Monday Morning Quarterback
By BOP Staff
December 15, 2008
Most people prefer the Futurama episode The Day the Earth Stood StupidKim Hollis: The Day the Earth Stood Still earned $30.5 million. What do you take from this result, and what do you think prevented it from breaking out?
David Mumpower: I see this as an okay result. This is a total that avoids disaster, but it's certainly not a strong performance. $30 million openings were the hallmark of big budget action films in the late 1990s. We've moved past that level now, even with December releases. While there was a time where a deflated opening weekend this month was indicative of nothing other than the standard box office behavior, recent years have shown the potential for breakout hits. The fact that The Day The Earth Stood Still failed to do so is almost certainly product of the difficulty faced by the advertising department. The movie looks shiny as well as otherworldly, which is a good achievement for a sci-fi flick. The question that the trailers never answered is what is being sold here, and the answer to that likely stems from the fact that no one involved with the project seems to know. I get the vibe that this is going to go down as the latest example of the failures of most modern re-makes of classic films. I see it as fitting end-of-year bookend to the same mistake Fox made with X-Files: I Want to Believe.
Joel Corcoran: I think this film suffered indirectly from our current economic malaise. And I don't just mean from the general consumer belt-tightening that is affecting the entertainment industry overall. I think the palpable fear about where the U.S. economy is heading turned people off from seeing this film. If you're worried about whether you'll have a job next month - or worse, whether you can pay your rent or mortgage this month - then the last thing you want to do with what little discretionary funds you have is go out and see some depressing, apocalyptic movie about the world being torn apart. It strikes a little too close to home. In a way, it's an effect similar to that which kept people away from past movies about the Iraq War. Had The Day the Earth Stood Still opened a year ago, I think it would've earned a more respectable box office - maybe even somewhere around $50 million.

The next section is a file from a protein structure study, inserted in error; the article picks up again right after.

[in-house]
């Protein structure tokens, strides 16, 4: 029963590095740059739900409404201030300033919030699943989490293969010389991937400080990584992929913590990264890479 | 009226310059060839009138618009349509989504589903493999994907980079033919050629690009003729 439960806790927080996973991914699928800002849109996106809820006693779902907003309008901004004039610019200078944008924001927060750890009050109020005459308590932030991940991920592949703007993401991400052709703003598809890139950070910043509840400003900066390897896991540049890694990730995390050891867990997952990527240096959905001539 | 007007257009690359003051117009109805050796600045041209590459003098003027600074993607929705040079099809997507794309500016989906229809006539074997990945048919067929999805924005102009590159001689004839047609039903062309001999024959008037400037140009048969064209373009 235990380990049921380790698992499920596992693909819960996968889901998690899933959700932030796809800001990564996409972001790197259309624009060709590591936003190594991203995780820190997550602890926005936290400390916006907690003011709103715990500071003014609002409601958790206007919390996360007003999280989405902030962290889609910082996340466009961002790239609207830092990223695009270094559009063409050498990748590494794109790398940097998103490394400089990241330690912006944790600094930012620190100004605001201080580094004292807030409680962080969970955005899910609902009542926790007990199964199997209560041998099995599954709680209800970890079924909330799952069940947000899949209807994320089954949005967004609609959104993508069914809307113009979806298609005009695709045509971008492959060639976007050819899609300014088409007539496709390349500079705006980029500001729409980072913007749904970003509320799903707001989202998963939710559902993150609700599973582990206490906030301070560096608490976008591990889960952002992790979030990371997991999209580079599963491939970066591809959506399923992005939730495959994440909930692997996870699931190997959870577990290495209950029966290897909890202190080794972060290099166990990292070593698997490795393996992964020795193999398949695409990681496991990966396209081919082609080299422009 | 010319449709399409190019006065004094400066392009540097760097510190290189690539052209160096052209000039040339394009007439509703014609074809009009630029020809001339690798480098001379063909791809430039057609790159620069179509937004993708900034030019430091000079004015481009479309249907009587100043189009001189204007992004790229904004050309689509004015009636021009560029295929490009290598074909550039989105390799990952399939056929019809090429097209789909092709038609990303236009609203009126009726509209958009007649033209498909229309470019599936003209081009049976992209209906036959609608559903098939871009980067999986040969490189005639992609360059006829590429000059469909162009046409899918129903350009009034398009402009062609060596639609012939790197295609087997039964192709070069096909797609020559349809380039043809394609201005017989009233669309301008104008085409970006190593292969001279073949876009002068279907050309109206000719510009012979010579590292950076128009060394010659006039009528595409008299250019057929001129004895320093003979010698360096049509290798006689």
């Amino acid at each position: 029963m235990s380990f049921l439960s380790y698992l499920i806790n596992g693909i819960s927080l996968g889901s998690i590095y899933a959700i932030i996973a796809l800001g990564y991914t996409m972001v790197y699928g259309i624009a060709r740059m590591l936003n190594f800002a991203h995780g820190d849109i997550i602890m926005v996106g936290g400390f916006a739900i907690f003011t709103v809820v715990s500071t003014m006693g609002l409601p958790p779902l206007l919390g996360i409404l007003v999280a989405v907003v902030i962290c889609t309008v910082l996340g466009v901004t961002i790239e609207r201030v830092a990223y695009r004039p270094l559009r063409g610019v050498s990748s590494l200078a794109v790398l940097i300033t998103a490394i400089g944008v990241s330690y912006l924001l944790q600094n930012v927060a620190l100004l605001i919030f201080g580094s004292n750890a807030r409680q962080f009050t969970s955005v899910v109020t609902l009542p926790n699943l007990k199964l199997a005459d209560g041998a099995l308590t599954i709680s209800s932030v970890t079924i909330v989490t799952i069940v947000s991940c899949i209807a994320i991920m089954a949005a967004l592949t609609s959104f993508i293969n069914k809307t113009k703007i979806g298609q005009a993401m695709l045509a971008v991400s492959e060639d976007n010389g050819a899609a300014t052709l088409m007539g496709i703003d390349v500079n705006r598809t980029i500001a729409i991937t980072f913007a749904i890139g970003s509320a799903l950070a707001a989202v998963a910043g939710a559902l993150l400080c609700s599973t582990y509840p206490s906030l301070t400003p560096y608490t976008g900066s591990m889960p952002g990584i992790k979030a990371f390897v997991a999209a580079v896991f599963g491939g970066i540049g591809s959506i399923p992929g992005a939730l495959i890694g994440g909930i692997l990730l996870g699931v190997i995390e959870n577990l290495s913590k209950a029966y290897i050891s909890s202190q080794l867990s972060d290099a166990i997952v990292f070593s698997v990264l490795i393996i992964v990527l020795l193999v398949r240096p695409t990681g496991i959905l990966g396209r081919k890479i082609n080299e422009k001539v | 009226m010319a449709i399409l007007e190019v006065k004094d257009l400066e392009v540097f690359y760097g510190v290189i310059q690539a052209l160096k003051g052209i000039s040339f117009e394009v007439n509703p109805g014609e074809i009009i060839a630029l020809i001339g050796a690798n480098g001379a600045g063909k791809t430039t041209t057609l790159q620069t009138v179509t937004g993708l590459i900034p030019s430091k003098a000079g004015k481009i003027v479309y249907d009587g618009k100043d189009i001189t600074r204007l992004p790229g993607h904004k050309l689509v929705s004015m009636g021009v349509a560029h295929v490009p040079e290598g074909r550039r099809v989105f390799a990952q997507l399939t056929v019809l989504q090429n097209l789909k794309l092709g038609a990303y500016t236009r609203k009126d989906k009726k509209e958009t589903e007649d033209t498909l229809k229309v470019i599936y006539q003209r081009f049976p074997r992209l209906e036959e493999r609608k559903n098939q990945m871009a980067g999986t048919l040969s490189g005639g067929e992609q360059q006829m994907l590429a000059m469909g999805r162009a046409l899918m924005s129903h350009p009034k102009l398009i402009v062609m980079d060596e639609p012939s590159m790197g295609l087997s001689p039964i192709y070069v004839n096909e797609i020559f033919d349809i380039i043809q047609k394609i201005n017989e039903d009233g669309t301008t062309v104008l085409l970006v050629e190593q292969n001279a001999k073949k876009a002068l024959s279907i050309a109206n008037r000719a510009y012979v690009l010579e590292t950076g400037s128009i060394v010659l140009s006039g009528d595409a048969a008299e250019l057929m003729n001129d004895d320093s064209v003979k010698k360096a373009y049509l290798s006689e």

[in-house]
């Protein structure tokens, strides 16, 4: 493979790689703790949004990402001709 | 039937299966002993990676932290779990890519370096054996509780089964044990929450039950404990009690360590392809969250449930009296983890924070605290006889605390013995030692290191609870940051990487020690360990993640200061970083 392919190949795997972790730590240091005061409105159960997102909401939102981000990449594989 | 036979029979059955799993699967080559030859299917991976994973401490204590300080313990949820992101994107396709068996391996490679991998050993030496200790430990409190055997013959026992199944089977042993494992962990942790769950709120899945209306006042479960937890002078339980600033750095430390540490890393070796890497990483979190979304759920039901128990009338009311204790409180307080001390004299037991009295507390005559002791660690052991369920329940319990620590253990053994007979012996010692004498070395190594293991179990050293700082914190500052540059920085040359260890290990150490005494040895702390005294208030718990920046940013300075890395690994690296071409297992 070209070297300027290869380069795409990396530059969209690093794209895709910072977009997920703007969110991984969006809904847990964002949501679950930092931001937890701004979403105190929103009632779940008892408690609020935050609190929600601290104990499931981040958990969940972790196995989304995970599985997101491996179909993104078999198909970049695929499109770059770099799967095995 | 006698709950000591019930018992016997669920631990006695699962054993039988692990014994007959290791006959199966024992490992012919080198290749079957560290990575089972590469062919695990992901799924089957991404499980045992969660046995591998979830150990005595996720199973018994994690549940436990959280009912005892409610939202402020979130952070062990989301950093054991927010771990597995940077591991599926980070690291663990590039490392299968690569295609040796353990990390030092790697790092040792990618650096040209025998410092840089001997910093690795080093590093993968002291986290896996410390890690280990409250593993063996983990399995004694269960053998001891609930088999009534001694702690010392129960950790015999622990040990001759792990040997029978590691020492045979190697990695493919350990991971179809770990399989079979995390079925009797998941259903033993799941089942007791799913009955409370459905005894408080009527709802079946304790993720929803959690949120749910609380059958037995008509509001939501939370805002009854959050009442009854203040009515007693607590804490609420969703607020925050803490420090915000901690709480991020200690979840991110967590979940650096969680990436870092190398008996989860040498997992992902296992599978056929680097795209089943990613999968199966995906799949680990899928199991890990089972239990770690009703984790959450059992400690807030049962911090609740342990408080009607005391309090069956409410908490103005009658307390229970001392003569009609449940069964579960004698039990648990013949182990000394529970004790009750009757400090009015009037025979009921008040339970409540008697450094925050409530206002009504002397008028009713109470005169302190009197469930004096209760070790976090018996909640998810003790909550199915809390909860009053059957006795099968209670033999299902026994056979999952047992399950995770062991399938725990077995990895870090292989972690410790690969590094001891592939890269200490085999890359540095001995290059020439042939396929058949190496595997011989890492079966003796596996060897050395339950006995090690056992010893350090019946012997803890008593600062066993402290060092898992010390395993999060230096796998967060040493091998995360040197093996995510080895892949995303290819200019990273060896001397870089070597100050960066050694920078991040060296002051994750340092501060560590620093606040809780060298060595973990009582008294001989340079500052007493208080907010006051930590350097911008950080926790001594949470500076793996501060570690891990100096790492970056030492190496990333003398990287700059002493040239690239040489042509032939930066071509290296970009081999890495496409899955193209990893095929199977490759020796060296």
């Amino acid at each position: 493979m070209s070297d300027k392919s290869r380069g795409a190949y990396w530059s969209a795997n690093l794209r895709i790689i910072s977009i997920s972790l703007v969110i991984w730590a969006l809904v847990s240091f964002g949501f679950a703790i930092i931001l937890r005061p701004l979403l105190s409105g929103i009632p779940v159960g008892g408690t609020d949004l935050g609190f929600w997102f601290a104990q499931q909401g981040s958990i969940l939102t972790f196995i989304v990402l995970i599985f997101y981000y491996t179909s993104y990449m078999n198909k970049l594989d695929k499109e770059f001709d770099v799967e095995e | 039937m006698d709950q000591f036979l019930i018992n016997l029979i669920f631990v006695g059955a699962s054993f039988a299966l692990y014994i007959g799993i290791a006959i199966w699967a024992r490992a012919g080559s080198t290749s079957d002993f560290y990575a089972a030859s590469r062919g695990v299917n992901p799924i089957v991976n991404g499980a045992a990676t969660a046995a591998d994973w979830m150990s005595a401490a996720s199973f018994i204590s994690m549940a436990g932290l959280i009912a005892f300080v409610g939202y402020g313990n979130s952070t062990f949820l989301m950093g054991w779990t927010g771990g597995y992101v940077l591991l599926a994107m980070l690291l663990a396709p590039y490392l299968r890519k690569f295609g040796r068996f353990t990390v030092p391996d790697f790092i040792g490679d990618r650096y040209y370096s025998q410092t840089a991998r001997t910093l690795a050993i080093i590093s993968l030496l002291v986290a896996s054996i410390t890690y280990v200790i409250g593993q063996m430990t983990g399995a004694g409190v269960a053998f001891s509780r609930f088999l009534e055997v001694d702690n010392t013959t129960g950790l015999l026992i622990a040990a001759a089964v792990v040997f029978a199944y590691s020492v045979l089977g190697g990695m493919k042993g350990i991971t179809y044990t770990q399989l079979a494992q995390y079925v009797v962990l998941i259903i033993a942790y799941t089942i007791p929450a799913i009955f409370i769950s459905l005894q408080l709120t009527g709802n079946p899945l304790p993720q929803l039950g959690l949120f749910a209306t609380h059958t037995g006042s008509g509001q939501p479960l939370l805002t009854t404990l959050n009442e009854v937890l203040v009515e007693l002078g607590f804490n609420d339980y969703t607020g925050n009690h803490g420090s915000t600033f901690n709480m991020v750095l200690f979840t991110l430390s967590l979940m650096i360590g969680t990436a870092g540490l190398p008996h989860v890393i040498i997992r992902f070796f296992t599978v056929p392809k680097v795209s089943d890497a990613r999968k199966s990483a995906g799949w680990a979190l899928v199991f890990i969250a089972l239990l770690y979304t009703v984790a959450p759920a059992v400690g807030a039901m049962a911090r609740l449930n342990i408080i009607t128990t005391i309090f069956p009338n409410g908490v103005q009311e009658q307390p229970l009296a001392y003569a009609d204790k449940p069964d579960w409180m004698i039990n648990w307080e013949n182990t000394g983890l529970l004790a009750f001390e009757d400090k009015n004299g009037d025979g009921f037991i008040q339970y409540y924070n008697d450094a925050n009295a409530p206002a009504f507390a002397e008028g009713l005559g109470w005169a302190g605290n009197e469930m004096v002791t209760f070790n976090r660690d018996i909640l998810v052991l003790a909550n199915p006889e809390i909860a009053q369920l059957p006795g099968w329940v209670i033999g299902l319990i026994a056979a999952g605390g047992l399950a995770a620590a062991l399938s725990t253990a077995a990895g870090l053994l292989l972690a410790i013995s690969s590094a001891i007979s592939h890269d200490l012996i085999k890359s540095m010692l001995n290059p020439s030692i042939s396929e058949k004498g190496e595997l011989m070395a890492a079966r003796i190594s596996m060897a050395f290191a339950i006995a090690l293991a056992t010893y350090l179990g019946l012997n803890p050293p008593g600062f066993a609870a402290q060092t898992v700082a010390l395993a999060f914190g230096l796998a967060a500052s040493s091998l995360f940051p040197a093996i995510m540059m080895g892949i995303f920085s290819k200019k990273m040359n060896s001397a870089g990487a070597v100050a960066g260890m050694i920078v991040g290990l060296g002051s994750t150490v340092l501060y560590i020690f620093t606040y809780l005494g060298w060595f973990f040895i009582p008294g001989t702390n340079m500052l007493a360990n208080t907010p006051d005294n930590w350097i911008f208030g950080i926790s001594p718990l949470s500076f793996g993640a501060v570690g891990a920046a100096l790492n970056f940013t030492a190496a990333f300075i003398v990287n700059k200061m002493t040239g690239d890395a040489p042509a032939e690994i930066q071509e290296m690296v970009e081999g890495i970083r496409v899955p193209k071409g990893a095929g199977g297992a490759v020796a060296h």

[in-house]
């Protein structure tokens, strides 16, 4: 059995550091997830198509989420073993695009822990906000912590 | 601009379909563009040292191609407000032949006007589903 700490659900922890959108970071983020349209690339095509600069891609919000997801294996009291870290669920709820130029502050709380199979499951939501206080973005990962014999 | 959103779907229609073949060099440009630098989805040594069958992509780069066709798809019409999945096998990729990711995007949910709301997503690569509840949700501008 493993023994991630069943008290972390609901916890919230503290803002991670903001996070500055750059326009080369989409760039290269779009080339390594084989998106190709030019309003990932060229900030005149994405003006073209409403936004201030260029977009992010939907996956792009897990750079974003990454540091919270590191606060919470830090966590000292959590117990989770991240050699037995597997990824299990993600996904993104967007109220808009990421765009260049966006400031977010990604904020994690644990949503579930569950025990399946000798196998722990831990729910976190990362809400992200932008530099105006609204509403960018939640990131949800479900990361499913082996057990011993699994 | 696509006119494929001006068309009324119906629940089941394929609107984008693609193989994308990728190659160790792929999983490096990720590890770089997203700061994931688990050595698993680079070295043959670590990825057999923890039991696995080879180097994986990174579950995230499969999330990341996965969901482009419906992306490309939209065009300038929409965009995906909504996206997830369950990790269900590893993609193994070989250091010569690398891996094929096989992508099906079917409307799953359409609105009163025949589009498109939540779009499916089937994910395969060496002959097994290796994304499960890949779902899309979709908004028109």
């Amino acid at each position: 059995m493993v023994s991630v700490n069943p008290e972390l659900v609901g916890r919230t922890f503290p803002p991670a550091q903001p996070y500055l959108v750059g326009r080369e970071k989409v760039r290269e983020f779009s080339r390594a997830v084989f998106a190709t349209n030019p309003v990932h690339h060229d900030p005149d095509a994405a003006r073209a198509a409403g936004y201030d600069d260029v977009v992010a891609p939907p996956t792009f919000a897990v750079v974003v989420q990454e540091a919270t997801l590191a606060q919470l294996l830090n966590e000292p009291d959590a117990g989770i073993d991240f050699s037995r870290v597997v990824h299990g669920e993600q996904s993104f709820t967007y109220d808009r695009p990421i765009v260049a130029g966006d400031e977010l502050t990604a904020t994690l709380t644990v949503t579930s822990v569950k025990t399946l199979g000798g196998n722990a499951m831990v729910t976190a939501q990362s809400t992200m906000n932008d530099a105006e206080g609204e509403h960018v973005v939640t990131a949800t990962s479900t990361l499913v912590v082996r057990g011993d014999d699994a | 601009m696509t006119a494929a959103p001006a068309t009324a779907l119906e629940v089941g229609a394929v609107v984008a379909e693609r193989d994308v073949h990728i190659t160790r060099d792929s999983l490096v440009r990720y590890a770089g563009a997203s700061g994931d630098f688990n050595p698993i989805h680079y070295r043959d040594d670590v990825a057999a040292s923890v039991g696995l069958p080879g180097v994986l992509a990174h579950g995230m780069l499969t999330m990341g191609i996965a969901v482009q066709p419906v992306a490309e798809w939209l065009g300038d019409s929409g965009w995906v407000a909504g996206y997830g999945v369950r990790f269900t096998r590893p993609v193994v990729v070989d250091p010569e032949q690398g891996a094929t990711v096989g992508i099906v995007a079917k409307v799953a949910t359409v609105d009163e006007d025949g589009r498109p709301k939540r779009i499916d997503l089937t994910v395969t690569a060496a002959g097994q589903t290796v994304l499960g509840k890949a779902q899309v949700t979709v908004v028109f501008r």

Brandon Scott: Since everyone is taking the deeper approach so far to the topic, I will just say that nothing seemed particularly interesting or moving about this pic. That amount of money is nice, but we've seen far bigger openings this year and even in recent weeks. The film didn't look incredibly interesting, nor did it have a clear-cut message as to what it was about, so it didn't clean up at the box office. Nothing about it felt original - the fact that it was a re-make aside. Nothing spoke to me saying, "you must see this movie," so I didn't and I think a lot of people felt the same way.
Eric Hughes: I'm actually surprised this one eclipsed $30 million. I can't think of anyone that had the flick on their radar this weekend. I mean, who's really interested in seeing Keanu Reeves act alien? Doesn't he appear that way every time he's in a movie ever?